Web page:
Tablets such as ibuprofen and diclofenac can cause cardiac arrest

Tablets such as ibuprofen and diclofenac can cause cardiac arrest

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Dangerous pain relievers: Ibuprofen and Diclofenac can increase the risk of cardiac arrest

Many people assume that drugs such as ibuprofen or acetaminophen are harmless because they are available over the counter. But some over-the-counter pain relievers can be associated with extremely dangerous side effects and, among other things, increase the risk of cardiac arrest.

Over-the-counter pain relievers with dangerous side effects

Over-the-counter pain relievers can be found in most households today. They are often used relatively carelessly against a wide variety of pain types. However, the intake can be accompanied by considerable side effects - including for the heart. A study by the McGill University Health Center in Montreal (Canada) showed that some of these drugs significantly increase the risk of heart attack. And Italian researchers reported that some pain relievers can cause heart failure. Scientists from Denmark have now found that agents such as ibuprofen and diclofenac significantly increase the risk of cardiac arrest.

Diclofenac increases the risk of cardiac arrest by 50 percent

As the researchers at Copenhagen University Hosptial Gentofte report in the "European Heart Journal", taking ibuprofen can increase the risk of cardiac arrest by 31 percent.

Another drug with similar effects is diclofenac, which increased the risk by as much as 50 percent.

The results of the study clearly show that non-steroidal anti-inflammatory drugs (NSAIDs) are by no means harmless.

Such drugs should not be used in patients with cardiovascular diseases or many cardiovascular risk factors, according to the scientists.

Affected drugs should only be sold in pharmacies

Study author Gunnar Gislason, cardiologist at the University Hospital in Gentofte, believes that such drugs should not be available for sale unless there is professional advice on how to use them.

This form of pain reliever should only be sold in pharmacies, in limited quantities and in low doses, the expert continues. If such medicines are freely available everywhere, this creates a false impression among the public.

Many people think that the use of such pain relievers is safe, the doctor adds.

“Our study provides evidence of the adverse cardiovascular effects of so-called NSAIDs. Such drugs should only be taken after advice from medical professionals, ”says Prof. Gislason.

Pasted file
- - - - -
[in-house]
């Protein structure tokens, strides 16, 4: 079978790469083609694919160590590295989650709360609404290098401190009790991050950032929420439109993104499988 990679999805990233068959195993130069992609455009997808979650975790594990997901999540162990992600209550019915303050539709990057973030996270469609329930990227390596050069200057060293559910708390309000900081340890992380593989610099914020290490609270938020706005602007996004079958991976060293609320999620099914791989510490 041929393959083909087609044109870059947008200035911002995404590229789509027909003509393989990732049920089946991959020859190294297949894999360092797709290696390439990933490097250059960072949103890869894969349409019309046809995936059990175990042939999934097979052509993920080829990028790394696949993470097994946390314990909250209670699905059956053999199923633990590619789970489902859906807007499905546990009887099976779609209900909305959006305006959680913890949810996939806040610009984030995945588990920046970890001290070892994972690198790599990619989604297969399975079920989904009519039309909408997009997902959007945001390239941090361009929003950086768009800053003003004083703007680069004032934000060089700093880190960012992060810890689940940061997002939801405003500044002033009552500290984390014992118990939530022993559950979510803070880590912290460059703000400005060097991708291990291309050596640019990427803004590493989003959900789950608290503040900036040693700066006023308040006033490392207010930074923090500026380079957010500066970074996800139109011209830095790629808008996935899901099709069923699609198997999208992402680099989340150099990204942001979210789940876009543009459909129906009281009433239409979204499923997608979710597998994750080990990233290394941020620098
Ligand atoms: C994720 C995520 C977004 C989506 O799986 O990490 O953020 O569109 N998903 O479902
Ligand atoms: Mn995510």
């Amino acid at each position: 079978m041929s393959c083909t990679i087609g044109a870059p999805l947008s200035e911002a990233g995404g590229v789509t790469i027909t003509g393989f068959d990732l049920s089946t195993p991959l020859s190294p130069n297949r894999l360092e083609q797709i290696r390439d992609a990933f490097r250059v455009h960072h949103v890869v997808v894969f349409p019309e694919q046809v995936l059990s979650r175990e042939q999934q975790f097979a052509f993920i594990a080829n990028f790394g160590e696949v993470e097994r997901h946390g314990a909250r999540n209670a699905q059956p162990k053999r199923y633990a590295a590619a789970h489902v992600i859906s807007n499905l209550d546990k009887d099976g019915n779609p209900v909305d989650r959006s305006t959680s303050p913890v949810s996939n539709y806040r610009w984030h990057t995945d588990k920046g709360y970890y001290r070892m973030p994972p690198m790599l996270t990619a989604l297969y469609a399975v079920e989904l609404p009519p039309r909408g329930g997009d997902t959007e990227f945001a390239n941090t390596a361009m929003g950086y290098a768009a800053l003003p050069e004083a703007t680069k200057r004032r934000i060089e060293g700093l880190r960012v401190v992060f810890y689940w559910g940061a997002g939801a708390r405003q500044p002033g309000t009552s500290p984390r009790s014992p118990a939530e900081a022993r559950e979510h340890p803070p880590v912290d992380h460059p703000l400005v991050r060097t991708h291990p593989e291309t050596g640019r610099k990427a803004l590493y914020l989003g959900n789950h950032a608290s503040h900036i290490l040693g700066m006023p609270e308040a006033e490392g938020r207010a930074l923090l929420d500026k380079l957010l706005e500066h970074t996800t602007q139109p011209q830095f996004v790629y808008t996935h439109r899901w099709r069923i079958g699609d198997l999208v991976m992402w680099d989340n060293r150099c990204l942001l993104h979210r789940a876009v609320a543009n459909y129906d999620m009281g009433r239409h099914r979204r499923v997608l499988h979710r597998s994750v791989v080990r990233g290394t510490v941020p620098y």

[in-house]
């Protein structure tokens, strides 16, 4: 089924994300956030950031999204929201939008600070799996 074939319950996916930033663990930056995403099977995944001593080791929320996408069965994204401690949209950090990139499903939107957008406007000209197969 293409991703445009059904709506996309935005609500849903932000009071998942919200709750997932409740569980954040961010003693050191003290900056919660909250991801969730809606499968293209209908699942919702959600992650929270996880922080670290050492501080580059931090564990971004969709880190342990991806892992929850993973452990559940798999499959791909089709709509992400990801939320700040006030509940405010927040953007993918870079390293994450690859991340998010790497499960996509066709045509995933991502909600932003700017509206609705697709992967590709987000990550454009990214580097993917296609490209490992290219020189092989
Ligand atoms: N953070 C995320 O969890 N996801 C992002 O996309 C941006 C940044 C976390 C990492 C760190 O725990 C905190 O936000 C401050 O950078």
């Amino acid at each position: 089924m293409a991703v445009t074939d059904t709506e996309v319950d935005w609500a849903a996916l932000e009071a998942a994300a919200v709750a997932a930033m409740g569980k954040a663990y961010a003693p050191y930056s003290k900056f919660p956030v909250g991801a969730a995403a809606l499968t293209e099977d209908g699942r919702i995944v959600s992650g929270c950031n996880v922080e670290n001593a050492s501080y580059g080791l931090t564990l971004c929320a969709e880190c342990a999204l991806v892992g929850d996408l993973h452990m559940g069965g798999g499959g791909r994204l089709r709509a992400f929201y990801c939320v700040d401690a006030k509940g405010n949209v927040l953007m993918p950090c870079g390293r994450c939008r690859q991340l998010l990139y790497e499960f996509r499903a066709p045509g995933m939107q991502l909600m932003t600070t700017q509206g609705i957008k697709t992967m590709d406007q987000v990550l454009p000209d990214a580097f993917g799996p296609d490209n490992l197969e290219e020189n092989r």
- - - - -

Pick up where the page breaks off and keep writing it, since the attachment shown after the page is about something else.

According to the Federal Institute for Drugs and Medical Devices (BfArM), such drugs in Germany are in any case prescription-only in higher doses. Patients in this country are adequately protected by the existing regulations.

Researchers looked at data from ten years

For their study, the scientists analyzed the data of all patients in Denmark who suffered cardiac arrest between 2001 and 2010. The use of NSAIDs during the month before cardiac arrest was then reviewed in all concerned.

In the ten-year period of the study, 28,947 patients had cardiac arrest. Of these, 3,376 had been treated with a non-steroidal anti-inflammatory drug within one month before cardiac arrest, the researchers say.

There were three so-called NSAIDs, which did not lead to a statistically significant increase in the risk of cardiac arrest. These included naproxen, celecoxib and rofecoxib.

However, the results could also be due to a small sample size, the authors explain.

Effects of pain relievers on the cardiovascular system

The drugs have numerous effects on the cardiovascular system, such as influencing platelet aggregation and the formation of blood clots. These effects could help explain the results, the researchers said.

Such drugs can also narrow arteries and raise blood pressure, the scientists add.

Diclofenac is particularly risky and should therefore be avoided by patients with cardiovascular diseases and the general population. The experts emphasize that there are safe medications that have similar analgesic effects.

So there is no reason to use diclofenac. In addition, people should never consume more than 1,200 mg ibuprofen in a day, explains Professor Gislason. (as, ad)

Author and source information

Video: Goodfellow Unit Webinar: Pharmacological management of acute pain (August 2022).